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Embassy of Australia- Graham Ashton & Friends

By Stephen Neal Dennis

The Embassy Series concert Friday evening at the Embassy of Australia was an absolute jewel of a concert, and members of the audience who shut their eyes to block out the large pieces of Australian art hanging so handsomely on nearby walls might have thought they were in one of Christopher Wren’s London churches or a Baroque church in Prague.  The performers were highly talented, the music was delightful, and the organization of the program conjured up the Viennese term “mit Schlag.”  It was the inevitable richness of riches.

On paper, it was an evening of Baroque music for trumpet, soprano voice and piano. Perhaps technically there should have been a harpsichord to provide background continuo, but only a concert grand piano had a chance against Graham Ashton’s astonishingly skilled trumpet performance and Donna Balson’s equally celebratory singing.

From the opening three pieces by Alessandro Scarlatti, arias for soprano voice with trumpet accompaniment, the audience could be secure that they had lucked out and drawn magic straws.  Donna Balson introduced the three songs, suggesting they could be heard as the sequence of a love affair that ended unhappily with a thirst for vengeance.

Each of the performers spoke at least once to introduce a piece.  Graham Ashton gave the audience a brief history of Handel’s shifting political allegiances, as sometimes he obeyed the requests of his royal master at the Hanoverian court, and sometimes he chose to linger in England at the court of Queen Anne, who would be succeeded by the Hanoverian ruler.  Handel’sBirthday Ode for Queen Anne was nobly performed.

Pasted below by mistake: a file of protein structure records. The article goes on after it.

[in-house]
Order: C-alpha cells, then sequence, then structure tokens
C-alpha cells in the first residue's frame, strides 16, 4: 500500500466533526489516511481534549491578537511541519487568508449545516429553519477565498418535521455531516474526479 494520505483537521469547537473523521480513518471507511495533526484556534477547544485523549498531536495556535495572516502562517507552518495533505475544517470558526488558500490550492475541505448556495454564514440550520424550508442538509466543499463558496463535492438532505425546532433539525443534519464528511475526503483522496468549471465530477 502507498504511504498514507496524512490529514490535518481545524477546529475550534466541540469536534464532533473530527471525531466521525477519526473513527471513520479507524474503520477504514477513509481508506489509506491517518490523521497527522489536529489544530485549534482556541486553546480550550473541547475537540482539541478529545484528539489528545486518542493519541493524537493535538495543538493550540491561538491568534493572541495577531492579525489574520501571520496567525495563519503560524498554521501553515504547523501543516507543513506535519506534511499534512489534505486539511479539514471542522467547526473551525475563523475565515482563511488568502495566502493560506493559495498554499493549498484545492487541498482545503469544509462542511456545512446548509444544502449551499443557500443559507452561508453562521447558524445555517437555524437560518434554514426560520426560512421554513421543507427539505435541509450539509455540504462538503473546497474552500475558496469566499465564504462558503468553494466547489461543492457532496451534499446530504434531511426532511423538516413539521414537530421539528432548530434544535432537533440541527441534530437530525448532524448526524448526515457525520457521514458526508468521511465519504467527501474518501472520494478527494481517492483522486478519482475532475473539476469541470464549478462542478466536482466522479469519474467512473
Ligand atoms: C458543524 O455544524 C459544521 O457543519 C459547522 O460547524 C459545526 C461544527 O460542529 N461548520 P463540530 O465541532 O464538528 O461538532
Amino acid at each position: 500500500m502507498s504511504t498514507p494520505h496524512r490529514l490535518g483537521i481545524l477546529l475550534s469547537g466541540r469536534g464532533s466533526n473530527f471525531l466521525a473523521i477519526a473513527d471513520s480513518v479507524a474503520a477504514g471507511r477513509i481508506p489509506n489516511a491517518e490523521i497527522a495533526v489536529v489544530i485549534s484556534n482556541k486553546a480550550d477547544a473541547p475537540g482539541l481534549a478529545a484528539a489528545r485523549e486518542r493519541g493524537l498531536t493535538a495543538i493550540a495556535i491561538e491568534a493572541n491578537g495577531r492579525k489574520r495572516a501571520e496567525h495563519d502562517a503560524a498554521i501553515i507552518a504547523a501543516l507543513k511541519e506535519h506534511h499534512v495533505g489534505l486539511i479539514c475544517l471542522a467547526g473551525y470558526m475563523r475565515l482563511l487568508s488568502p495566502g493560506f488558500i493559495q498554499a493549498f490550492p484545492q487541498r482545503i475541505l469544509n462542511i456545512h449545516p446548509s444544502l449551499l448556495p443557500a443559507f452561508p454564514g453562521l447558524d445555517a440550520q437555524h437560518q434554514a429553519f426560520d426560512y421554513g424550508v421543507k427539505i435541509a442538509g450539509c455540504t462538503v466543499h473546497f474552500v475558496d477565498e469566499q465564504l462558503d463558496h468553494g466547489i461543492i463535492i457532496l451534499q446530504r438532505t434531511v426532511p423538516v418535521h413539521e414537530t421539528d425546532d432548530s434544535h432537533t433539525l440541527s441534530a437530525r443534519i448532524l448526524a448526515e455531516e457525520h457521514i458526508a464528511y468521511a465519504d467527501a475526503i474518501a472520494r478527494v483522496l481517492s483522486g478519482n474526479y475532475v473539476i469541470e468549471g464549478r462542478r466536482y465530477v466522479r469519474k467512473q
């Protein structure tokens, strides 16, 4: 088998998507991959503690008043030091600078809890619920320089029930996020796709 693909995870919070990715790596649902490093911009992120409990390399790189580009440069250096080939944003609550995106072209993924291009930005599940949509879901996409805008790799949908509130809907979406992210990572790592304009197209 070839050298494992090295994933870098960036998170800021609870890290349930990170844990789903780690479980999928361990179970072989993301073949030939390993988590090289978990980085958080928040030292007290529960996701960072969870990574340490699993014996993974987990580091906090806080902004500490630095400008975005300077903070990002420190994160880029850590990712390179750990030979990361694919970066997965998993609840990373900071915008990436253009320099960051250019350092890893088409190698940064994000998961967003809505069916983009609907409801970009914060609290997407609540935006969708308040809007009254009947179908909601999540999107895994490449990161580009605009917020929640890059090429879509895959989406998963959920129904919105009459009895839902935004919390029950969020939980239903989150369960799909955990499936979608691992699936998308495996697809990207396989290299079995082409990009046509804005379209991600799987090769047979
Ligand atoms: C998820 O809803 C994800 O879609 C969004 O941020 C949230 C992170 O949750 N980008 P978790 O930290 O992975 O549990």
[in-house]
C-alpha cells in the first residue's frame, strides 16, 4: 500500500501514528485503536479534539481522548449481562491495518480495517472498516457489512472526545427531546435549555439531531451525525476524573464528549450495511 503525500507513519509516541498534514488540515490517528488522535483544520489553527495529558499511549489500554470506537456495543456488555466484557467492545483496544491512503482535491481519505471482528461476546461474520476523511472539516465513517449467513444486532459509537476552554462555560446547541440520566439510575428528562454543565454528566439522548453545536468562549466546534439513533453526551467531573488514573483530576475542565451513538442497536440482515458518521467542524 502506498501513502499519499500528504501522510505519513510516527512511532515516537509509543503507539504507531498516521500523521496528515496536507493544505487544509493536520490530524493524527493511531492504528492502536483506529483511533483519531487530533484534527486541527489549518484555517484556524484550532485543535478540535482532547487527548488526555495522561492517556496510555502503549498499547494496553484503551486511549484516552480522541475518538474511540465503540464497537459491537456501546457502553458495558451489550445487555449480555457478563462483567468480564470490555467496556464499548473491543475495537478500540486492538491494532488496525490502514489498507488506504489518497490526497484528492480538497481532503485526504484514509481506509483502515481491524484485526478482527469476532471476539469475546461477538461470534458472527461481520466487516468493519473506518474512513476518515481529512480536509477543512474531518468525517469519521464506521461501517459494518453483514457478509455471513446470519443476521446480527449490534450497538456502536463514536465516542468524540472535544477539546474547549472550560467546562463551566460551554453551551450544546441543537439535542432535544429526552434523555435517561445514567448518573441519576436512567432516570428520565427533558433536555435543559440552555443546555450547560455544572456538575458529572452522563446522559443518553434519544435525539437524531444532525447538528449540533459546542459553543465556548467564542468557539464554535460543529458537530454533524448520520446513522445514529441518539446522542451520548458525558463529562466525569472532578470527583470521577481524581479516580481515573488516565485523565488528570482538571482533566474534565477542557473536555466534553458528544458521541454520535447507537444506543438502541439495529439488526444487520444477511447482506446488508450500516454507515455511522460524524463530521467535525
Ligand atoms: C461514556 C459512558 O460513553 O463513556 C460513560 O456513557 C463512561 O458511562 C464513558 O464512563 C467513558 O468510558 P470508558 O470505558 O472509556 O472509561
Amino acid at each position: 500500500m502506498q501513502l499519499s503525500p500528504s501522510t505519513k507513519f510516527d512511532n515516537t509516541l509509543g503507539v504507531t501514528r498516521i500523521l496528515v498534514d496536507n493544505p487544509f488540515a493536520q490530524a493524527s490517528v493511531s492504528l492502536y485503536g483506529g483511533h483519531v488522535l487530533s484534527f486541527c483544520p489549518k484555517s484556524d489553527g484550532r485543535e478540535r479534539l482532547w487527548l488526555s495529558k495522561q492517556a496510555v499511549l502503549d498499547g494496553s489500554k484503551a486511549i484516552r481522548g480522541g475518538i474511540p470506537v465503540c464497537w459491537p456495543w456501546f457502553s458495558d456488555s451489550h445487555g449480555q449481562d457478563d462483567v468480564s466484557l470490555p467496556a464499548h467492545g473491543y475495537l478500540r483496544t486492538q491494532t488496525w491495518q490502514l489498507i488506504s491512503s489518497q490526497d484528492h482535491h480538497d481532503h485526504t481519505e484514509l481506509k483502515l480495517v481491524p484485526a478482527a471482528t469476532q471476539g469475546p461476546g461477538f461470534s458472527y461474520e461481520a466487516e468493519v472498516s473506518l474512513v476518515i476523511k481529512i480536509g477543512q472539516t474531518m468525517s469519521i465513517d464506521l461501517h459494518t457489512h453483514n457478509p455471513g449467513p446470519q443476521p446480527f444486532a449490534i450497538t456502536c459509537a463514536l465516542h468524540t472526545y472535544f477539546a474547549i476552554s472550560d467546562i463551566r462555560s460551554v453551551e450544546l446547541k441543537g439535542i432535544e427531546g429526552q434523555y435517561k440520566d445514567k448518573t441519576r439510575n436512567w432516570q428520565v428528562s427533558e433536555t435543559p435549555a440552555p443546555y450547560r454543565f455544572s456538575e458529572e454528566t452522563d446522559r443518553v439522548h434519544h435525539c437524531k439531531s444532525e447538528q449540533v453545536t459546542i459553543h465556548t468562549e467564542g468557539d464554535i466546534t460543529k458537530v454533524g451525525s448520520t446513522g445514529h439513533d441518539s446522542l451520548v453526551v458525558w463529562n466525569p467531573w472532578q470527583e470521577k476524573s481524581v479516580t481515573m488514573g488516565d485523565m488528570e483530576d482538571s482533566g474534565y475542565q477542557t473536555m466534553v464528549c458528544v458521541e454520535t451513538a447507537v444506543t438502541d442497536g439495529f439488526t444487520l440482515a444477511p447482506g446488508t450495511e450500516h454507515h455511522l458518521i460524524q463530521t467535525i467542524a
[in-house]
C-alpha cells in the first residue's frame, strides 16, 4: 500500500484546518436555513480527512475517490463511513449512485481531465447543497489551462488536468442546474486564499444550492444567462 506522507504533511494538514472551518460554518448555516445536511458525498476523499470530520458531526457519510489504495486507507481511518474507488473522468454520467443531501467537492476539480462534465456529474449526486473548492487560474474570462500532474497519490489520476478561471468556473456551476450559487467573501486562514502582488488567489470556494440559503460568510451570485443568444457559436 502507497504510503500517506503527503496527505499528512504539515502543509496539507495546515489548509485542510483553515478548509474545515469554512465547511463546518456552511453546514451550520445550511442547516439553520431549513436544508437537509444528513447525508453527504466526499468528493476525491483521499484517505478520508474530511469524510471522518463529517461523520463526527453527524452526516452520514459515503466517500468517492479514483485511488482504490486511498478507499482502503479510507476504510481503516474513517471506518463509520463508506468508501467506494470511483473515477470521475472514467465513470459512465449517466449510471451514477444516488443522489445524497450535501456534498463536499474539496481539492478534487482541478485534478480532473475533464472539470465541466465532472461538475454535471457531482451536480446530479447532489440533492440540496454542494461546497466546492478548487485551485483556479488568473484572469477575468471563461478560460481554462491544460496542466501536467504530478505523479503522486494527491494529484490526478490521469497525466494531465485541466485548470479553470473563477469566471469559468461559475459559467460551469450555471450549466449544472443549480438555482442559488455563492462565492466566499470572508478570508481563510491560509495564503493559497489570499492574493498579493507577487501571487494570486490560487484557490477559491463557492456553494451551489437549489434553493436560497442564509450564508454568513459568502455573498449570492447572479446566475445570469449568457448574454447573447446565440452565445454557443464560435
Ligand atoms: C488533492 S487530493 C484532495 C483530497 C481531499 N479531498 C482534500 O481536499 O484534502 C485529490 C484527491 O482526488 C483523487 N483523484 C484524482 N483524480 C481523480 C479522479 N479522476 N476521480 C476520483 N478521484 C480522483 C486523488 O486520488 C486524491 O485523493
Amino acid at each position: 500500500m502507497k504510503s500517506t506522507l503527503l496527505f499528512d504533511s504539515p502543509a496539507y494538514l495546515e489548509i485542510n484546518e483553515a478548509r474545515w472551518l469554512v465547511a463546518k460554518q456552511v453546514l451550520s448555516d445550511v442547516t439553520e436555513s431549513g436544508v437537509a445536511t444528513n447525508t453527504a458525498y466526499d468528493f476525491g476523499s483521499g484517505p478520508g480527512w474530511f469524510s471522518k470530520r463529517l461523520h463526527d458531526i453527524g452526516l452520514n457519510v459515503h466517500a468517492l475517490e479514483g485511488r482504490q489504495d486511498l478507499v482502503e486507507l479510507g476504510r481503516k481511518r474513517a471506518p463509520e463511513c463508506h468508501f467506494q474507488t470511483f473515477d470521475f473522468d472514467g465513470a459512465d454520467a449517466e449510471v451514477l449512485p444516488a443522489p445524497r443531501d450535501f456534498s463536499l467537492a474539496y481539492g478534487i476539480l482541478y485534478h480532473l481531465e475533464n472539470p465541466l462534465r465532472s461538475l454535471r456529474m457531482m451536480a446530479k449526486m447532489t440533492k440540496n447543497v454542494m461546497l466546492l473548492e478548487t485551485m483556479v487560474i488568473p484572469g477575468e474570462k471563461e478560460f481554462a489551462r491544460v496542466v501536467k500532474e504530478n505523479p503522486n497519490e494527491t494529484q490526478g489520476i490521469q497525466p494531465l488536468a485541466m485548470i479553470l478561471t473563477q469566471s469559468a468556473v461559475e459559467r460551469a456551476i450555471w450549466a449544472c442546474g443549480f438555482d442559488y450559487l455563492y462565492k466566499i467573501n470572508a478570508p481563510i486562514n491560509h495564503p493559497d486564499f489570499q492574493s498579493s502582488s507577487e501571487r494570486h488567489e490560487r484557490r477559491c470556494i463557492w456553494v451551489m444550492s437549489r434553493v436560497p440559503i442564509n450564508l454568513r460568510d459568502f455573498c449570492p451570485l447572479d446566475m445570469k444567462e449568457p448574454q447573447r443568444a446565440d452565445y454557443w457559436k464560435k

Bach’s Italian Concerto was a somewhat odd intrusion, unless one appreciated the fact that the trumpeter and singer needed a rest before continuing.  There was more Bach after the intermission, an unusual Cantata for trumpet and solo soprano voice only, “Jauchzet Gott in allen Landen,” a brief piece of great brilliance.

Ashton grinned as he introduced music by Giovanni Buonaventura Viviani, suggesting that trumpeters have an affection for pieces by strange composers, and assured his audience they would probably never again in their lifetimes hear anything composed by Viviani.

Henry Purcell’s theatrical music, including “To Arms,” was effective, but the “Suite fromThe Fairy Queen” was exceptional.  All too quickly, the musical portion of the evening was over, and caterers were rushing to surround the buffet table with heaping dishes of proclaimed Australian cuisine, including several dangerous platters of desserts.


Stephen Neal Dennis